The Puerto Rican band Puya plays a blend of metallic salsa and powerhouse rock so good it doesn't matter what language it's in. The group fuses Spanglish rap vocals with sexy island rhythms, luring a large crossover audience of metalheads and Latin music fans. Now the band is at the top of its game, breaking sales records and blasting onto the Billboard Latin 50 chart with its latest offering, Union. Lucky for us the group's 30-city North American tour (with Fear Factory) lands at Maritime Hall this week.
Road monsters since signing with MCA in 1998, the San Juan-based quartet tours constantly, taking its headbanging show on the road with noteworthy appearances at the Ozzfest, Sno Core, and Watcha tours. But the live shows aren't the only draw: Puya's albums feature such drum masters as Cachete Maldonado and Anthony Carrillo alongside crash metal specialists like guitarist John Dones. With that kind of talent on board it's no wonder the band's 1999 debut, Fundamental, sold more than 150,000 copies in the U.S. and won Billboard's Rock/Fusion Album of the Year award.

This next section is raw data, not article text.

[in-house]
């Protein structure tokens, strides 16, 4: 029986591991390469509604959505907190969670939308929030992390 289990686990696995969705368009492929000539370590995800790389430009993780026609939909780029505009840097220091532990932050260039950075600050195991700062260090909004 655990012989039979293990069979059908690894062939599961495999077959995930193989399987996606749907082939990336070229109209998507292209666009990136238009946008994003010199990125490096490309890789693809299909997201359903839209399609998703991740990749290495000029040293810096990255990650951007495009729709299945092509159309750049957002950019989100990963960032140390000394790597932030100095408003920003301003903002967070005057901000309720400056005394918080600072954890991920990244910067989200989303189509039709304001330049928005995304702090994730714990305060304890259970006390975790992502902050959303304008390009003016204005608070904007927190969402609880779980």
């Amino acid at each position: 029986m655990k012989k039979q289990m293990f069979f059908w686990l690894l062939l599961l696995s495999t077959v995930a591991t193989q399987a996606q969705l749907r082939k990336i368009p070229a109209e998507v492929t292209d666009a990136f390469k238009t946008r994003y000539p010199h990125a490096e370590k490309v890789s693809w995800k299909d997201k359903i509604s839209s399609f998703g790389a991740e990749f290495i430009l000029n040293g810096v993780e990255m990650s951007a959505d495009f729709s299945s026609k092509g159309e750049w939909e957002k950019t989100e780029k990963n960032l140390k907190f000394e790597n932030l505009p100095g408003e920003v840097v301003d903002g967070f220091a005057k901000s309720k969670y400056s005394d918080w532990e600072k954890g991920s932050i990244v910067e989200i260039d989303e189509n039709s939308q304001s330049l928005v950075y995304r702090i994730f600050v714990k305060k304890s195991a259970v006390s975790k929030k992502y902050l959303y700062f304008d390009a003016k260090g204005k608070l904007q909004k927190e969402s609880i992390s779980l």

On Union, Puya displays a musical maturity, thanks to the combined efforts of Eduardo Paniagua (drums), Ramon Ortiz (guitar), and Harold Hopkins (bass) pushing lead singer Sergio Curbuelo to energetic heights. Lyrics peppered with Puerto Rican slang and colloquial expressions add a political theme to this album that was lacking on previous efforts. This new awareness is exemplified on the track "Pa 'ti Pa 'mi," a rocker about the U.S. naval presence on the island of Vieques.
Just as non-Hispanics are getting curious about Latino alternative sounds, Puya is outgrowing its rock en español label, branching out into new markets and new sounds. The group has scored significant airplay on commercial rock stations across the country as it works to break down borders between musical genres. Although Puya is an opening act today, it's reaching new hombres at unprecedented speeds. Catch this band before it gets away.